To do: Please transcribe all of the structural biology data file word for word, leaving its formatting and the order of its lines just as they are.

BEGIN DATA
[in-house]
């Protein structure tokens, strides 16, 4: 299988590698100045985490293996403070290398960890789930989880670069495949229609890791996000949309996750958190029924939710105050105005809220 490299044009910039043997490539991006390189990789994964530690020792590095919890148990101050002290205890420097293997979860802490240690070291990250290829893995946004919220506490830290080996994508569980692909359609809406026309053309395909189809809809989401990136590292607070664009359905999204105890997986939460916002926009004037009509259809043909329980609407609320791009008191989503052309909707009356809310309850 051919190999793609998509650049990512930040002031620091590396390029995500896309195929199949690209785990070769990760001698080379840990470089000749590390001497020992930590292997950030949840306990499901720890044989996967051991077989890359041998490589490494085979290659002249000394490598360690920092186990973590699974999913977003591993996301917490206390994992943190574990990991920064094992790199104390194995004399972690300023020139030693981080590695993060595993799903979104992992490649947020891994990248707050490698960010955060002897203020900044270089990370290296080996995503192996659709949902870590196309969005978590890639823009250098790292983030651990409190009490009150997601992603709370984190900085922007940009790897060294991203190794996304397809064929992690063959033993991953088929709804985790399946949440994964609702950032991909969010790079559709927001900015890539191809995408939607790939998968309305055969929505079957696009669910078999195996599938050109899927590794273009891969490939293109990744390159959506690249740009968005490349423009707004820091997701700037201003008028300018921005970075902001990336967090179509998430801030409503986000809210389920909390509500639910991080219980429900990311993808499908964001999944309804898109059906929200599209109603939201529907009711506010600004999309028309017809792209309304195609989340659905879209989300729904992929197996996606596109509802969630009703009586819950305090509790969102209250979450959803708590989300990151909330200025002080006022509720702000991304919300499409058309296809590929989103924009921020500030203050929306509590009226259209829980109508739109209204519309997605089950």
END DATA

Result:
[in-house]
């Protein structure tokens, strides 16, 4: 299988590698100045985490293996403070290398960890789930989880670069495949229609890791996000949309996750958190029924939710105050105005809220 490299044009910039043997490539991006390189990789994964530690020792590095919890148990101050002290205890420097293997979860802490240690070291990250290829893995946004919220506490830290080996994508569980692909359609809406026309053309395909189809809809989401990136590292607070664009359905999204105890997986939460916002926009004037009509259809043909329980609407609320791009008191989503052309909707009356809310309850 051919190999793609998509650049990512930040002031620091590396390029995500896309195929199949690209785990070769990760001698080379840990470089000749590390001497020992930590292997950030949840306990499901720890044989996967051991077989890359041998490589490494085979290659002249000394490598360690920092186990973590699974999913977003591993996301917490206390994992943190574990990991920064094992790199104390194995004399972690300023020139030693981080590695993060595993799903979104992992490649947020891994990248707050490698960010955060002897203020900044270089990370290296080996995503192996659709949902870590196309969005978590890639823009250098790292983030651990409190009490009150997601992603709370984190900085922007940009790897060294991203190794996304397809064929992690063959033993991953088929709804985790399946949440994964609702950032991909969010790079559709927001900015890539191809995408939607790939998968309305055969929505079957696009669910078999195996599938050109899927590794273009891969490939293109990744390159959506690249740009968005490349423009707004820091997701700037201003008028300018921005970075902001990336967090179509998430801030409503986000809210389920909390509500639910991080219980429900990311993808499908964001999944309804898109059906929200599209109603939201529907009711506010600004999309028309017809792209309304195609989340659905879209989300729904992929197996996606596109509802969630009703009586819950305090509790969102209250979450959803708590989300990151909330200025002080006022509720702000991304919300499409058309296809590929989103924009921020500030203050929306509590009226259209829980109508739109209204519309997605089950």